Mystery, sorrow–these are all there alongside the wonder of the world’s beauty that Oliver turns over and over in her thoughts as she walks about. She has no predetermined path in mind, she’s simply absorbing what is–the music of it all. She lets it fill her.
And that immersion of her full self into the landscape’s presence is what allows her to pause and then to take the next leap– to forgive the past. For everything. That pause she takes between the last two stanzas is essential. In it we can feel her weighing everything in her past before making the commitment to release what has weighed her down, perceived failures, guilt, shame–whatever incompleteness might be there.
What we think at one point in time will be the life we will have can change unexpectedly into something quite different. Moving to a new home as well as other large life changes–unemployment, retirement, disease, divorce, death, and numerous more alterations, requires a letting go, an opening, a release into new possibilities. At our previous house in Santa Cruz we had dreams of an art studio, a meditation bench under the redwoods, a greenhouse, and a terraced hillside with artichokes, berry vines and fruit trees. Those never came to be. Just as a plant produces more seeds than can ever be used or that will ever come to fruition, there are many worlds, lives, and dreams inside us. Not all aspirations blossom or come to fruition. Spring carries with it a history of winter but has to release itself from cold days with little sun in order to liberate itself into new life.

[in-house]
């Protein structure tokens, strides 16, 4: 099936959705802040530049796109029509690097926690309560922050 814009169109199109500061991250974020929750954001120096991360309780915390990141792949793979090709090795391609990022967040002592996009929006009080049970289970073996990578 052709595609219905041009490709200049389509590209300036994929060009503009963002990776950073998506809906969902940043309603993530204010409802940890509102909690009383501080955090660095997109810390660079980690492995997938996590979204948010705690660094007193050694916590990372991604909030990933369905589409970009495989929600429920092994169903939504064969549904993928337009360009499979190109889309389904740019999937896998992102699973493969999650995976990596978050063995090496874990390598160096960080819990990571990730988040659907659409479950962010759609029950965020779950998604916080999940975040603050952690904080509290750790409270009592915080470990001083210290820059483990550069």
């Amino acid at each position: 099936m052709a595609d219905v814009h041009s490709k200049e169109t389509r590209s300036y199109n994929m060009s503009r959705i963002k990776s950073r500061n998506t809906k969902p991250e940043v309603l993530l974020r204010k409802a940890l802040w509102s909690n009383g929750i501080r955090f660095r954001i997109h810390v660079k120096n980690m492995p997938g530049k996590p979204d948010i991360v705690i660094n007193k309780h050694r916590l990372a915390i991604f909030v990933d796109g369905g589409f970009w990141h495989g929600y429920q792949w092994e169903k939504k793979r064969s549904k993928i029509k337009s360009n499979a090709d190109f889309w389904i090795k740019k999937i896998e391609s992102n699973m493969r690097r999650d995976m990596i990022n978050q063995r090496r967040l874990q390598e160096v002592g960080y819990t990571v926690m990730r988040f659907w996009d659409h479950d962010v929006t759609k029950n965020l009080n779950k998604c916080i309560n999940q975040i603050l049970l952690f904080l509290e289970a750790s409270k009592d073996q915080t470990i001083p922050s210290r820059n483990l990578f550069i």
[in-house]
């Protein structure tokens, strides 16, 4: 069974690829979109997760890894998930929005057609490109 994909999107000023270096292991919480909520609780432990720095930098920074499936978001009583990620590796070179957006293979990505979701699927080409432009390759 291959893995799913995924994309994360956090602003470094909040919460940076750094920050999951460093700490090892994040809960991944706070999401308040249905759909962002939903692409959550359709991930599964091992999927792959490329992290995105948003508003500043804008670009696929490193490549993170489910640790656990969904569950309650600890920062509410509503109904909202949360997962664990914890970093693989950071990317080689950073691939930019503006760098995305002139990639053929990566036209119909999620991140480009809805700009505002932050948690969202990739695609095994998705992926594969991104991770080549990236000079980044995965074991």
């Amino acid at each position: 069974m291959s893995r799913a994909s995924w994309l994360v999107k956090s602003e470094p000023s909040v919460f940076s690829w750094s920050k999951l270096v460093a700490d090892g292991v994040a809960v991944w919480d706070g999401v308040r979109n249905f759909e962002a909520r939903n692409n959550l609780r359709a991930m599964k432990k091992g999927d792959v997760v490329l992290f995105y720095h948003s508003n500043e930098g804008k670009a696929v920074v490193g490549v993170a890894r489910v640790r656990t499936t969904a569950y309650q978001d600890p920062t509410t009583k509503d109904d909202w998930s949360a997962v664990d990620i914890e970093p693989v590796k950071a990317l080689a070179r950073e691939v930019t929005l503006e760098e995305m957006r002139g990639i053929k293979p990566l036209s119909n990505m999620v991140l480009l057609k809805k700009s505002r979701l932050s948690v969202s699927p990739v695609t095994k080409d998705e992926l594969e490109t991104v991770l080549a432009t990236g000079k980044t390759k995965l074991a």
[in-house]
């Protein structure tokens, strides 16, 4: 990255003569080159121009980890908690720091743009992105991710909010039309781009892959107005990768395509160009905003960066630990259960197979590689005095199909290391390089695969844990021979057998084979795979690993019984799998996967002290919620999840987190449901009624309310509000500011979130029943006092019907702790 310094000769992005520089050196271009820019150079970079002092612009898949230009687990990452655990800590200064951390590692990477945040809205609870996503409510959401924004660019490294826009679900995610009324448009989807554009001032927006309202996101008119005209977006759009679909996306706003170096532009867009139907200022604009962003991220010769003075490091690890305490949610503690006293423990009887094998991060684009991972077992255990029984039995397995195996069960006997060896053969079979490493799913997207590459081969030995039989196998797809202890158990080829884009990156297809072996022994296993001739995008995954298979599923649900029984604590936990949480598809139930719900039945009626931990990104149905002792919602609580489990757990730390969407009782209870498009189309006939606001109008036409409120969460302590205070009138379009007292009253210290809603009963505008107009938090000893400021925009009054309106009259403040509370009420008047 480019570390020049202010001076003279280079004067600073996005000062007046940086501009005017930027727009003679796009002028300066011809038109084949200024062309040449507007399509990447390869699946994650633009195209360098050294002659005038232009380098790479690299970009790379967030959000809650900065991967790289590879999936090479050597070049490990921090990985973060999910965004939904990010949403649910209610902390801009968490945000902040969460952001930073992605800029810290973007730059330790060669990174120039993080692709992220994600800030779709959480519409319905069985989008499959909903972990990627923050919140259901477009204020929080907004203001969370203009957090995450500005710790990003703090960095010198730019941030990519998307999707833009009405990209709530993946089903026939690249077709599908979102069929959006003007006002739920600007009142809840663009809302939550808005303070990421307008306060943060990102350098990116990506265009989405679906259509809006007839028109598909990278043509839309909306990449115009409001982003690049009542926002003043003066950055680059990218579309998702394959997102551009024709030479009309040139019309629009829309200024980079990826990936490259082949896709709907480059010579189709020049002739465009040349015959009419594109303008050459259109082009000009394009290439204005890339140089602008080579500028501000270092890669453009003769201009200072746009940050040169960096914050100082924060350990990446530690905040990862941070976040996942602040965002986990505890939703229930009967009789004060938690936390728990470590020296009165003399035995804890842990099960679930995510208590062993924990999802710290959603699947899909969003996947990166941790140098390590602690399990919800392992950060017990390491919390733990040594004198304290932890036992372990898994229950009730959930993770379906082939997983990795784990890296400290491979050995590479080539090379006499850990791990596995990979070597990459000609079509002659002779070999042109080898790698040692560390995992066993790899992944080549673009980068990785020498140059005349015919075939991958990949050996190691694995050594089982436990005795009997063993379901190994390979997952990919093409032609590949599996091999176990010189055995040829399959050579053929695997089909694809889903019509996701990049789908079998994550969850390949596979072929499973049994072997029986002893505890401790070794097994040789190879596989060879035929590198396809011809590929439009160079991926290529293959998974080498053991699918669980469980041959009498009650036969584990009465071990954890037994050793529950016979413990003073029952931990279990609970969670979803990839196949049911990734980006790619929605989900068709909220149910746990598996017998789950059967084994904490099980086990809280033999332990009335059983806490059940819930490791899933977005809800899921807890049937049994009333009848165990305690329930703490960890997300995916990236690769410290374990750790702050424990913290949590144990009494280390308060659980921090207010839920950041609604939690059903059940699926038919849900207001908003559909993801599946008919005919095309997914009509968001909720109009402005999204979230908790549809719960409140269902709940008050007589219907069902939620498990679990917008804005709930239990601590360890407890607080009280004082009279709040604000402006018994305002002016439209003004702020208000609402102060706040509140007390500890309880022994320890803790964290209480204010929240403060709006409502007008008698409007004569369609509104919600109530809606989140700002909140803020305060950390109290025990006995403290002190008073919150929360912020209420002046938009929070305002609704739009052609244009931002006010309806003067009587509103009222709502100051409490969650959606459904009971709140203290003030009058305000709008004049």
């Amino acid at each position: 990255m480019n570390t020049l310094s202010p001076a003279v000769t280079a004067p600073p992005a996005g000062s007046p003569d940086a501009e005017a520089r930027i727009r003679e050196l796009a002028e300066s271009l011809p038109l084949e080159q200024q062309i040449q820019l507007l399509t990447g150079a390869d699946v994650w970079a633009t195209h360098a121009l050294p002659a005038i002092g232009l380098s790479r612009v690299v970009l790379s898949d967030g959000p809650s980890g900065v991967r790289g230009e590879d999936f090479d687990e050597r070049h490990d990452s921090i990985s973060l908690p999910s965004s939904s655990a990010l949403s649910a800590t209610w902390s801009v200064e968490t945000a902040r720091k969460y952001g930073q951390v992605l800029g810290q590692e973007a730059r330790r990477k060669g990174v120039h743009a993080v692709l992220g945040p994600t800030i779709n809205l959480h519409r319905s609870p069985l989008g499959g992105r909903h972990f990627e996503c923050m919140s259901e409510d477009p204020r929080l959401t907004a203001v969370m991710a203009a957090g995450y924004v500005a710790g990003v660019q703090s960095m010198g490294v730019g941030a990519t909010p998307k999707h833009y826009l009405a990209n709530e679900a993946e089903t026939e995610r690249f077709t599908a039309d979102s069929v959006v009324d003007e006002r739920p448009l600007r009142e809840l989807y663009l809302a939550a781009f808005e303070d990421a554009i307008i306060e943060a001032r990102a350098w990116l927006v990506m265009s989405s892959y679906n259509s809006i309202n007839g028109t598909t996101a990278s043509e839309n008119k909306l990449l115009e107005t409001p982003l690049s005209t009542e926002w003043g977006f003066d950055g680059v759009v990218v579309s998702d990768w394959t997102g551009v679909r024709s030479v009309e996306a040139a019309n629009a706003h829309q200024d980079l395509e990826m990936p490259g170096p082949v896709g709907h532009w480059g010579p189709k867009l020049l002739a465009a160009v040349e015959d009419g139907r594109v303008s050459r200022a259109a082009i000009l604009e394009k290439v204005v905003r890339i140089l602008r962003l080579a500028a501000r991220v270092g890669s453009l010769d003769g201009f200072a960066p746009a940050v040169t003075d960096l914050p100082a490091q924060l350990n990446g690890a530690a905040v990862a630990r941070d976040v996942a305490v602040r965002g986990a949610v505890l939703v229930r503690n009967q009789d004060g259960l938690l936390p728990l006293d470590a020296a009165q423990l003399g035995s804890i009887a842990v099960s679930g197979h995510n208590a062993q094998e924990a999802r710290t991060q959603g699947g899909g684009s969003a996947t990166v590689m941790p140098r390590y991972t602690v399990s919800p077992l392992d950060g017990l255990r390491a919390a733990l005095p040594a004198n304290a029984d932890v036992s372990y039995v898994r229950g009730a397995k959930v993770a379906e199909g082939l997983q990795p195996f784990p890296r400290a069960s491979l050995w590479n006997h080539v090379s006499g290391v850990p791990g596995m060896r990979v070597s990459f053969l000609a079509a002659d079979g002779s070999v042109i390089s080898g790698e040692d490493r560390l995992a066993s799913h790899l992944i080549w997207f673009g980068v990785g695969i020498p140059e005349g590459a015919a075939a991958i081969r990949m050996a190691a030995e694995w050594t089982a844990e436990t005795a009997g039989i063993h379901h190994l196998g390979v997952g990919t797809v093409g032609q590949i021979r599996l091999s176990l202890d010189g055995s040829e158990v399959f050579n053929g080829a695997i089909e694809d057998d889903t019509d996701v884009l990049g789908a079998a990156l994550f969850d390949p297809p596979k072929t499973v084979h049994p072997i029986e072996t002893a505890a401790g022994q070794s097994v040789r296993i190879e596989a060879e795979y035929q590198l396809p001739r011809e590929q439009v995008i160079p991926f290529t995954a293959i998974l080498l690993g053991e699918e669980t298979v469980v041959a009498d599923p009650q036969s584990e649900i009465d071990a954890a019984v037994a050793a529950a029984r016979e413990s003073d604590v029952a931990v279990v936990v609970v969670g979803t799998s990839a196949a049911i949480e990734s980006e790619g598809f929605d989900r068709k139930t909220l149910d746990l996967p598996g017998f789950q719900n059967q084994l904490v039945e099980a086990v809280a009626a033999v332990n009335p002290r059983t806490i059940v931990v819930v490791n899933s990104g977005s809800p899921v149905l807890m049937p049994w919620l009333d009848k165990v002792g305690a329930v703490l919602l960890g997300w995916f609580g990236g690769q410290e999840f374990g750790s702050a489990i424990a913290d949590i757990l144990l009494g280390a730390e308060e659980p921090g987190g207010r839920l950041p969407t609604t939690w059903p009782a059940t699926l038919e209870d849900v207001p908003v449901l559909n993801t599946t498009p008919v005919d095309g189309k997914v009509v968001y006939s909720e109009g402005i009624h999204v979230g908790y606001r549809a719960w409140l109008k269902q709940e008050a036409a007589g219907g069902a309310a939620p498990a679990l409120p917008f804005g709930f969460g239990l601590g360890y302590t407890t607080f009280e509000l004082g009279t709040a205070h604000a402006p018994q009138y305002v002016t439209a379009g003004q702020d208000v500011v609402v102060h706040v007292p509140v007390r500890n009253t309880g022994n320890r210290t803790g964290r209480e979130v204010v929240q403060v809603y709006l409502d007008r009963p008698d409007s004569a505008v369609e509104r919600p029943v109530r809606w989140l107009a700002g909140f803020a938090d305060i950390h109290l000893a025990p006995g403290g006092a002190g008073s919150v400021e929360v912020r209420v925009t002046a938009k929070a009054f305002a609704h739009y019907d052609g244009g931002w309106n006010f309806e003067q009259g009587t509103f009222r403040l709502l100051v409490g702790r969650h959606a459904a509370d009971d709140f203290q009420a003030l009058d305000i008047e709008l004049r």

As Oliver suggests, I can forgive what I can’t change, the defects of uneven floors, the insights I wish I had but lacked. I can embrace what is and open the doors to what waits past the plains and borders I’ve previously defined. Oliver’s moment of turning in “Settlement” is a kind of invitation to let go of what weighs us down, what we’ve wanted to be different but wasn’t, to let it drop like clothes changed at the end of the day. We live in a world too big for a small inner life. We can imagine something different, plant the seeds of a different reality, stretch beyond the past hopes we dreamt of that never came true.
“We have an obligation to imagine,” writes Neil Gaiman. “It is easy to pretend that nobody can change anything, that society is huge and the individual is less than nothing. But the truth is individuals make the future, and they do it by imagining that things can be different.” Find an ocean, a sea of billowing grass, a snowy plain, or a desert’s wide expanse. Look up into the infinite sky. We are bigger than other’s definitions of who we are, bigger, too, than the roles and definitions we give ourselves.
It’s literally true, we are stardust. Our very existence depends on the unseen interconnected workings of vast systems of life that hold together not only our planet but the far-flung fringes of the universe. As Charles Eisenstein’s book title states The More Beautiful World Our Hearts Know is Possible, is waiting for us to discover it.